At the beginning of 2017, Donald Trump officially took up residence in the White House, sparking a huge protest in Washington and subsequent marches across the entire globe. Precipitated by the election of an arguably sexist President and fuelled by global inequality, these women-led protests are still going strong two years later. Here's how you can get involved with the 2019 Women's March London and fight for true equality.
Last year's marches focused on emphasising the message of the #MeToo and #TimesUp campaigns, but this year's protest is a little different. The London-based march has made austerity its 2019 target. Nicknamed Bread and Roses, the rally aims to force the UK government to assure its citizens that they are being listened to and that the line between the privileged and the less fortunate is set to be erased.
You might thing that austerity doesn't have a direct link to women's rights but the name of the march quickly disproves that idea. The Bread and Roses moniker has been inspired by the the Bread & Roses protests of 1912 in which female textile workers fought for their rights. In a speech, American labour union leader Rose Schneiderman famously said: "The worker must have bread, but she must have roses too," signifying that women (and all workers) are entitled to not only decent wages but decent conditions too.
As the founders of the Women's March London state, gender justice isn't possible without economic justice. Disturbing reports of pay gaps and violence against women, which have involved horrifying femicide statistics, all contribute to this general inequality.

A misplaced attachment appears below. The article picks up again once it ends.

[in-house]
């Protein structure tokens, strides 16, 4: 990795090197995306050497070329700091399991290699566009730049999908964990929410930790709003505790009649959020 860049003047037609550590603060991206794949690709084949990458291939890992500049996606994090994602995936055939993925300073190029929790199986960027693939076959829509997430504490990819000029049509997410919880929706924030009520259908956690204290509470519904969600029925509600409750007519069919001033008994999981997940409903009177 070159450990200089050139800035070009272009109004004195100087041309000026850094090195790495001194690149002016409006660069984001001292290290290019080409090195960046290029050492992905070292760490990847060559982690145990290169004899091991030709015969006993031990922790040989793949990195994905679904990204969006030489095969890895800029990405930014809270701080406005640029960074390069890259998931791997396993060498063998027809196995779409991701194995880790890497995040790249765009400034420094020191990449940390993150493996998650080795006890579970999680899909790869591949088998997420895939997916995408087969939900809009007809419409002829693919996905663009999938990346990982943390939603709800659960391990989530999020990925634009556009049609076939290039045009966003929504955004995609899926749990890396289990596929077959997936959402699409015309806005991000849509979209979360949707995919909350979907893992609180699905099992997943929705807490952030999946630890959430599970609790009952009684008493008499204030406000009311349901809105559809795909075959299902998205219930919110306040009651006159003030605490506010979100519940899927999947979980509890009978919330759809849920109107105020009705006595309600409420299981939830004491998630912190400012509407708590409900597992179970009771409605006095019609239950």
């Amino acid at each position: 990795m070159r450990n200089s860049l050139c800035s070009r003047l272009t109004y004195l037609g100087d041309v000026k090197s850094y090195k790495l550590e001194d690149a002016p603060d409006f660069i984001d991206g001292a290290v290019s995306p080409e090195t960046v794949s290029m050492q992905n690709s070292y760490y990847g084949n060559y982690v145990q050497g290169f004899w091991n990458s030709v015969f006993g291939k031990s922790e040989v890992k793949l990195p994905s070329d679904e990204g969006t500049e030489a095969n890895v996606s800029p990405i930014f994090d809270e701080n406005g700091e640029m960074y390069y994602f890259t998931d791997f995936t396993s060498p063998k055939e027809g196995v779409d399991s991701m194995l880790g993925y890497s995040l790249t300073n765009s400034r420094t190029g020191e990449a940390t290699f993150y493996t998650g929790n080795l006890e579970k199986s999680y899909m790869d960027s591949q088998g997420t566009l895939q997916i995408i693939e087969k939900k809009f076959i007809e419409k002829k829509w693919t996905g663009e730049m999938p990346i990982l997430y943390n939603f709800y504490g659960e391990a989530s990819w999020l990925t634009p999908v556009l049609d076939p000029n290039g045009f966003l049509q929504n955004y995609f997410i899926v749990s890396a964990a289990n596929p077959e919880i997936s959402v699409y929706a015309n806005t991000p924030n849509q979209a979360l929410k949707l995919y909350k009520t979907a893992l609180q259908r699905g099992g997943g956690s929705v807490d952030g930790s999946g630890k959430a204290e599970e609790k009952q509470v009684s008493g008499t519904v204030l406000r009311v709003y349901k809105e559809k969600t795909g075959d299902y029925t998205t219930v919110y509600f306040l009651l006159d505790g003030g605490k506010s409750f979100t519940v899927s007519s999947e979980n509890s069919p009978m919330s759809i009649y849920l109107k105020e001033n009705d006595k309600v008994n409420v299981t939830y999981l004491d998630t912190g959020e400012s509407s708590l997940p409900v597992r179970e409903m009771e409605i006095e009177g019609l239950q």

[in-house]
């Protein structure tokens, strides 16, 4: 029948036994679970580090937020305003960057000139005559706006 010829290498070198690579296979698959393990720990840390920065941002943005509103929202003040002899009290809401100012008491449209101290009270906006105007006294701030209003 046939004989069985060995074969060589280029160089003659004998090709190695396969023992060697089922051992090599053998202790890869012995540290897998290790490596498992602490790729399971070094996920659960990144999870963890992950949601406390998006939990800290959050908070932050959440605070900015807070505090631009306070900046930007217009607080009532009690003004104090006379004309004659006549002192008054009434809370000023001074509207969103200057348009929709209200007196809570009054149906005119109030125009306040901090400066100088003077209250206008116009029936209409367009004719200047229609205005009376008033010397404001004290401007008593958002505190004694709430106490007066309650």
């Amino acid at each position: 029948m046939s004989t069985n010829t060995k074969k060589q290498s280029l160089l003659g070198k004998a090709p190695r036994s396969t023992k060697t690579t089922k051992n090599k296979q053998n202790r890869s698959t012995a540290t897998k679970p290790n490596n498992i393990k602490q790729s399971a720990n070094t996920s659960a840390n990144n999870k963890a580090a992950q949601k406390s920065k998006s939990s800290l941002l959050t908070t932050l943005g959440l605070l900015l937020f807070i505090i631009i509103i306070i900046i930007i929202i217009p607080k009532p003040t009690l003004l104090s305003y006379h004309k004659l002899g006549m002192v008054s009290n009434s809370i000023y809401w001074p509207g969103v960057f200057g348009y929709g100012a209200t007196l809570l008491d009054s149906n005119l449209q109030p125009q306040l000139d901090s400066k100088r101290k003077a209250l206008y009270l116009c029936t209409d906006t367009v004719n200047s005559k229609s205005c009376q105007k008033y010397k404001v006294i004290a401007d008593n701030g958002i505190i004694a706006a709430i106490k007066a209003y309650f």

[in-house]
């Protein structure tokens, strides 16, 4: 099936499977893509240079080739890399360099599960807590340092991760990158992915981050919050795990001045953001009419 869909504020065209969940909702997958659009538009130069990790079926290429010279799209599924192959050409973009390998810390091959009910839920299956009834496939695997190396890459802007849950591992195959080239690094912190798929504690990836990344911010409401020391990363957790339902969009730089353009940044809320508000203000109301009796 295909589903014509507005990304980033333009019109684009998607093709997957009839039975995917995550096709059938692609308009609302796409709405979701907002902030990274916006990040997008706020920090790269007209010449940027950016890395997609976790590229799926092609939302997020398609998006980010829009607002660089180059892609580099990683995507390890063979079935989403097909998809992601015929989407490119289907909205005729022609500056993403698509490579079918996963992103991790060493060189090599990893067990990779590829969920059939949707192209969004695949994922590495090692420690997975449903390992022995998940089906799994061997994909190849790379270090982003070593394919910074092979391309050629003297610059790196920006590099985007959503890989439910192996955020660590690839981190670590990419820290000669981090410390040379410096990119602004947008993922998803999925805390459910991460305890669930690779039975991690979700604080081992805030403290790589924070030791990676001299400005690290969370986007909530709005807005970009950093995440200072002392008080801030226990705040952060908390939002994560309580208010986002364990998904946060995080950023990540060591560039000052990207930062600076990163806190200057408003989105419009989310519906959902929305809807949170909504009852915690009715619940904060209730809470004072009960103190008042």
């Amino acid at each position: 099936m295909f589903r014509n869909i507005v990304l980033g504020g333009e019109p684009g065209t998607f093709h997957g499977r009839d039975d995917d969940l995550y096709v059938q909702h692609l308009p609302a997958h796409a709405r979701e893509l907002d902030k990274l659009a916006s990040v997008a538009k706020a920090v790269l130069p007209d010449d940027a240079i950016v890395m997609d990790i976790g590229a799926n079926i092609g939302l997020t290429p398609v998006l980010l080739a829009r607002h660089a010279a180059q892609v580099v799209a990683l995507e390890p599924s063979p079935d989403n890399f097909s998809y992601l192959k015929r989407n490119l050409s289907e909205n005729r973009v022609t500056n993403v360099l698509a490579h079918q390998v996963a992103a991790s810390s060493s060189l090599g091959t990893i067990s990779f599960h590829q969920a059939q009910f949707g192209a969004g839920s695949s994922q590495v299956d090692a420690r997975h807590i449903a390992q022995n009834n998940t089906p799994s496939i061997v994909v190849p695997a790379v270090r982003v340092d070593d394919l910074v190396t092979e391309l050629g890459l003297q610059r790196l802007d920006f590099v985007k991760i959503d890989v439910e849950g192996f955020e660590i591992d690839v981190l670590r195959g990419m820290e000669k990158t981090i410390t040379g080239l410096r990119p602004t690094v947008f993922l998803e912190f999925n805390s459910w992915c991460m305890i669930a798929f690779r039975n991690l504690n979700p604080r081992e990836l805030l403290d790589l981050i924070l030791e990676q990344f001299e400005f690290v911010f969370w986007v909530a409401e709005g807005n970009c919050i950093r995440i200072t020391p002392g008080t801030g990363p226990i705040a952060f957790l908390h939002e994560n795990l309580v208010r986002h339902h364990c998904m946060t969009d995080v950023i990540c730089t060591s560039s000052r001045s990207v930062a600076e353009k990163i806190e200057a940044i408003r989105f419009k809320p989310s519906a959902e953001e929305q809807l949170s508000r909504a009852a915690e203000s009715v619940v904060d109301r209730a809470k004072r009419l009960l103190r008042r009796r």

The organisers of the march are therefore asking everyone protesting to keep with this year's theme and bring flowers along with them on the day. The rally will take place on Saturday, January 19 and will start outside the BBC headquarters at Portland Place, London at precisely 12 p.m. It is expected to finish at Trafalgar Square between 1:30 and 3 p.m.
As with previous years, a number of well-known faces are expected to speak. Renowned campaigner and the great-granddaughter of suffragette Emmeline Pankhurst, Helen Pankhurst, and trans activist Munroe Bergdorf are two of the names who have so far been announced.
If you are unable to travel to London, you can still help. Women's March London has designed several graphics that can be shared on social media in order to spread the message. Just don't forget to use the #WeAreChange hashtag. This tagline has been set up to emphasise the following points: that supporters "pledge to protect and serve each other with love, unity, and solidarity," that they "promise to exercise [their] civic duty to vote in every circumstance that will shape and progressive society," and that they will "call out any racism or form of phobia [they] see online and offline."
The organisers are also always looking for financial support. All of the people behind the Women's March work voluntarily, so any donations (no matter how small) are appreciated. Slogan T-shirts, tote bags, and mugs are available too as part of official Women's March merchandise.
Remember that all are welcome at any Women's March event. Although these global protests may be led by women, they focus on women's rights as a human right. And human rights cannot, and should not, be ignored.